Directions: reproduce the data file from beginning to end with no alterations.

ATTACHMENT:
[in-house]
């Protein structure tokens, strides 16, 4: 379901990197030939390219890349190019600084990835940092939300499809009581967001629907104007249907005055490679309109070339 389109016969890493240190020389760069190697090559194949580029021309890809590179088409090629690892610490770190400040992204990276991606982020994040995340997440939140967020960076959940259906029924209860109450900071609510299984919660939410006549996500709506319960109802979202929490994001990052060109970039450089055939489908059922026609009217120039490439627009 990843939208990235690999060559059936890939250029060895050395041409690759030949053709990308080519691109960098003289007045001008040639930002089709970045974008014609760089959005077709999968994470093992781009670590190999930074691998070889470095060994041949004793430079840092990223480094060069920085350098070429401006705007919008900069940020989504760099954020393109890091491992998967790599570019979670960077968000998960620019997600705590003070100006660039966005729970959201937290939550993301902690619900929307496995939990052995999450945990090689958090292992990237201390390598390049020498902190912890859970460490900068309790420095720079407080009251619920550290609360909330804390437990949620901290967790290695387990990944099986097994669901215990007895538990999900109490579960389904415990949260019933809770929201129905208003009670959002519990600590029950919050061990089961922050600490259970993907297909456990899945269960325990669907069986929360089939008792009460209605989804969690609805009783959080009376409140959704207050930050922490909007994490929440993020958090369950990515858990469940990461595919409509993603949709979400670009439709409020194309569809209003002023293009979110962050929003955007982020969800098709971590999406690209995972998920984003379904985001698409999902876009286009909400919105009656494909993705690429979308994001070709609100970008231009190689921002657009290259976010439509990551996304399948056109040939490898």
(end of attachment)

[in-house]
């Protein structure tokens, strides 16, 4: 379901990197030939390219890349190019600084990835940092939300499809009581967001629907104007249907005055490679309109070339 389109016969890493240190020389760069190697090559194949580029021309890809590179088409090629690892610490770190400040992204990276991606982020994040995340997440939140967020960076959940259906029924209860109450900071609510299984919660939410006549996500709506319960109802979202929490994001990052060109970039450089055939489908059922026609009217120039490439627009 990843939208990235690999060559059936890939250029060895050395041409690759030949053709990308080519691109960098003289007045001008040639930002089709970045974008014609760089959005077709999968994470093992781009670590190999930074691998070889470095060994041949004793430079840092990223480094060069920085350098070429401006705007919008900069940020989504760099954020393109890091491992998967790599570019979670960077968000998960620019997600705590003070100006660039966005729970959201937290939550993301902690619900929307496995939990052995999450945990090689958090292992990237201390390598390049020498902190912890859970460490900068309790420095720079407080009251619920550290609360909330804390437990949620901290967790290695387990990944099986097994669901215990007895538990999900109490579960389904415990949260019933809770929201129905208003009670959002519990600590029950919050061990089961922050600490259970993907297909456990899945269960325990669907069986929360089939008792009460209605989804969690609805009783959080009376409140959704207050930050922490909007994490929440993020958090369950990515858990469940990461595919409509993603949709979400670009439709409020194309569809209003002023293009979110962050929003955007982020969800098709971590999406690209995972998920984003379904985001698409999902876009286009909400919105009656494909993705690429979308994001070709609100970008231009190689921002657009290259976010439509990551996304399948056109040939490898």